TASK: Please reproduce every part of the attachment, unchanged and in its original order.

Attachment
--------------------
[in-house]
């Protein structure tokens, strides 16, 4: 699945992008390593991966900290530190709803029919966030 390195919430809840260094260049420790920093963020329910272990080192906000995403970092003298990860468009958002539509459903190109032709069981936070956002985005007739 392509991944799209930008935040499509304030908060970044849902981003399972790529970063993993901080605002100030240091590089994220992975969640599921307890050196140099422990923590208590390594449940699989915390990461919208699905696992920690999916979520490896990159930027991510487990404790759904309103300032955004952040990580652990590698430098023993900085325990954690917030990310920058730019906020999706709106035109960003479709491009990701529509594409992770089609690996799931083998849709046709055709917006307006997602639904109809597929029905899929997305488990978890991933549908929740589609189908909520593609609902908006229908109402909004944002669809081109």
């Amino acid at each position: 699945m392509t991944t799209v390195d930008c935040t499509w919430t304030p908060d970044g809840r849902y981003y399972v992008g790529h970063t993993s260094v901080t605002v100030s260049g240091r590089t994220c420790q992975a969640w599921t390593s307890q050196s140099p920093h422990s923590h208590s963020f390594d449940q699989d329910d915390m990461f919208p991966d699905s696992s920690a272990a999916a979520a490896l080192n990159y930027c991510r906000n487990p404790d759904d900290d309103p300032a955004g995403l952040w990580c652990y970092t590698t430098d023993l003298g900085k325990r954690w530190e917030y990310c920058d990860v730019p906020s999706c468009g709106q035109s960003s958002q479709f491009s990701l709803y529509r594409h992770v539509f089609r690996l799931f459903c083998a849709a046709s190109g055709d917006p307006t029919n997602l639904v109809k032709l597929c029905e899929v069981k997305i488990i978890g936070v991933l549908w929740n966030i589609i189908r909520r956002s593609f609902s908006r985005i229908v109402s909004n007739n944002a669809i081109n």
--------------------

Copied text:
[in-house]
């Protein structure tokens, strides 16, 4: 699945992008390593991966900290530190709803029919966030 390195919430809840260094260049420790920093963020329910272990080192906000995403970092003298990860468009958002539509459903190109032709069981936070956002985005007739 392509991944799209930008935040499509304030908060970044849902981003399972790529970063993993901080605002100030240091590089994220992975969640599921307890050196140099422990923590208590390594449940699989915390990461919208699905696992920690999916979520490896990159930027991510487990404790759904309103300032955004952040990580652990590698430098023993900085325990954690917030990310920058730019906020999706709106035109960003479709491009990701529509594409992770089609690996799931083998849709046709055709917006307006997602639904109809597929029905899929997305488990978890991933549908929740589609189908909520593609609902908006229908109402909004944002669809081109």
């Amino acid at each position: 699945m392509t991944t799209v390195d930008c935040t499509w919430t304030p908060d970044g809840r849902y981003y399972v992008g790529h970063t993993s260094v901080t605002v100030s260049g240091r590089t994220c420790q992975a969640w599921t390593s307890q050196s140099p920093h422990s923590h208590s963020f390594d449940q699989d329910d915390m990461f919208p991966d699905s696992s920690a272990a999916a979520a490896l080192n990159y930027c991510r906000n487990p404790d759904d900290d309103p300032a955004g995403l952040w990580c652990y970092t590698t430098d023993l003298g900085k325990r954690w530190e917030y990310c920058d990860v730019p906020s999706c468009g709106q035109s960003s958002q479709f491009s990701l709803y529509r594409h992770v539509f089609r690996l799931f459903c083998a849709a046709s190109g055709d917006p307006t029919n997602l639904v109809k032709l597929c029905e899929v069981k997305i488990i978890g936070v991933l549908w929740n966030i589609i189908r909520r956002s593609f609902s908006r985005i229908v109402s909004n007739n944002a669809i081109n």